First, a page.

At that, he looks over at her, and his eyes are kind. “Yeah, well,” he says, with a shrug that reminds her of someone else. “I made a promise.”
She frowns, because she doesn’t remember it like that.
It was a full military funeral, just like ones that Ainsley had seen on the television, in movies. There was the coffin, draped with Stars and Stripes, though it contained no body, just an urn of ashes, as per Charlie’s request – something that struck Ainsley as odd, because Charlie had never mentioned cremation to her. All around them were white markers, other men and women who had given their lives in service of their country. The sky was bright blue, not a cloud in sight as she listened to Colonel Jack O’Neill – a man Charlie mentioned often, a man he considered a friend – give the eulogy, and at the end of the service, the air rang to the sound of rifles and Charlie’s mother’s sobs as they folded the flag and handed it to her.
She held tightly to Ainsley’s hand throughout the whole service, and tears ran down her cheeks, but Ainsley’s eyes were dry.
Not that that was anything unusual. She hadn’t cried since she’d heard the news, not when she’d woken up in Justice Dreifort’s office, lying on a couch, seeing her boss, her mentor, staring at her sorrowfully. She hadn’t cried when Jean had driven her home to the apartment that only a few days ago Charlie had been in, or when she lay down that night in the bed that they had shared, his shirt on her back, her hand on his pillow. She hadn’t woken up crying when she’d dreamed about him, and when she’d been making the arrangements, accommodating the slew of people who descended on her apartment, not once had she cried. She’d heard the whispers behind her back, the words “shock” and “denial” making more than one appearance. She knew they were wrong, just hadn’t bothered to correct them. After all, she knew the truth.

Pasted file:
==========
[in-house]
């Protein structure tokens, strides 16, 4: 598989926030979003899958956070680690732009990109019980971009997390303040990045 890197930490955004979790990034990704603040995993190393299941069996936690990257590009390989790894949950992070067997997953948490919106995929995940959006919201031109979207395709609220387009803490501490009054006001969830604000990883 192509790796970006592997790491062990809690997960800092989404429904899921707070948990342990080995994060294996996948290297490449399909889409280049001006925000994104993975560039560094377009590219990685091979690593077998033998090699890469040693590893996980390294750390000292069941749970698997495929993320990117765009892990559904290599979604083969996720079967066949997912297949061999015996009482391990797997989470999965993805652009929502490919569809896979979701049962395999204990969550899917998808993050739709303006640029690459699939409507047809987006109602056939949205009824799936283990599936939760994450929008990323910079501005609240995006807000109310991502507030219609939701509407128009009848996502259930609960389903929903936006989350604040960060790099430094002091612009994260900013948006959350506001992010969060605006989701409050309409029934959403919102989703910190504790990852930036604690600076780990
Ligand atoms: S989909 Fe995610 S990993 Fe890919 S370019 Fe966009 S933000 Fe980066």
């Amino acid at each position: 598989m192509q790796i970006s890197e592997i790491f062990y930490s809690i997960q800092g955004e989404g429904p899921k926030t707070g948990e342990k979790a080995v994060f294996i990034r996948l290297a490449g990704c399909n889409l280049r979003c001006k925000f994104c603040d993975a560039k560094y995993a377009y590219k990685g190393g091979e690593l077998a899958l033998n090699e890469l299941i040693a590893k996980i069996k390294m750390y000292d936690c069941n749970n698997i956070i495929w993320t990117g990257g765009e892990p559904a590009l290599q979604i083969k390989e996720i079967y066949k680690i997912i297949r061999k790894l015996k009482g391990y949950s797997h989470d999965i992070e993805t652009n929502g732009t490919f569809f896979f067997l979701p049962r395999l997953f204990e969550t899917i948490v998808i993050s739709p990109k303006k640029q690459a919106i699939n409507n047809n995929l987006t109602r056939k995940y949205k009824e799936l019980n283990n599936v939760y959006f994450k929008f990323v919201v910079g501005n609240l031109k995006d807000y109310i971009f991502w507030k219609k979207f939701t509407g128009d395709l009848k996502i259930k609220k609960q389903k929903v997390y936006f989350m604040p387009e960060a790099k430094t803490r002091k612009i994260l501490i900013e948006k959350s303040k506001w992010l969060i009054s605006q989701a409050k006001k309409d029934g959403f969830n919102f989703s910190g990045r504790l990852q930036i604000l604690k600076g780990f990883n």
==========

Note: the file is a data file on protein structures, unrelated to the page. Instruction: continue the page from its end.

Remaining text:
Let everyone else think that she was in shock, in denial, because she’d always heard the same thing, that acceptance came slowly at times like this, that it would take time for it to sink in.
That, as far as Ainsley was concerned, was rubbish.
Because from the moment that she saw that man in uniform – and she would remember his face, she knew, for the rest of her life – she understood that something that happened to Charlie. Something that would mean he’d never hold her hand again, would never roll his eyes and make fun of her huge appetite, would never again tease her about having to order takeout for three when it was only the two of them. She would never hear him whisper her name in the dark, would never wake up to the feel of his lips on her neck, his hands on her skin. She’d never look up from her desk and see that grin of his that she loved so much. They’d never again squabble over selecting the TV channel – Capitol Beat versus Sports Night, with no clear way to find a winner – they would never go house-hunting in Colorado Springs, never spend months getting that dream house just the way they wanted it. She would never walk to him on her father’s arm, would never be his wife. She would never have his children, those dark-haired, crooked-smiling bound-to-raise-merry-hell-but-oh-how-she-would-love-them children she’d been envisioning for two years now.
From the very second she saw that uniform, before the world went dark and cold, she knew that Charlie was gone, felt it in every fibre of her being.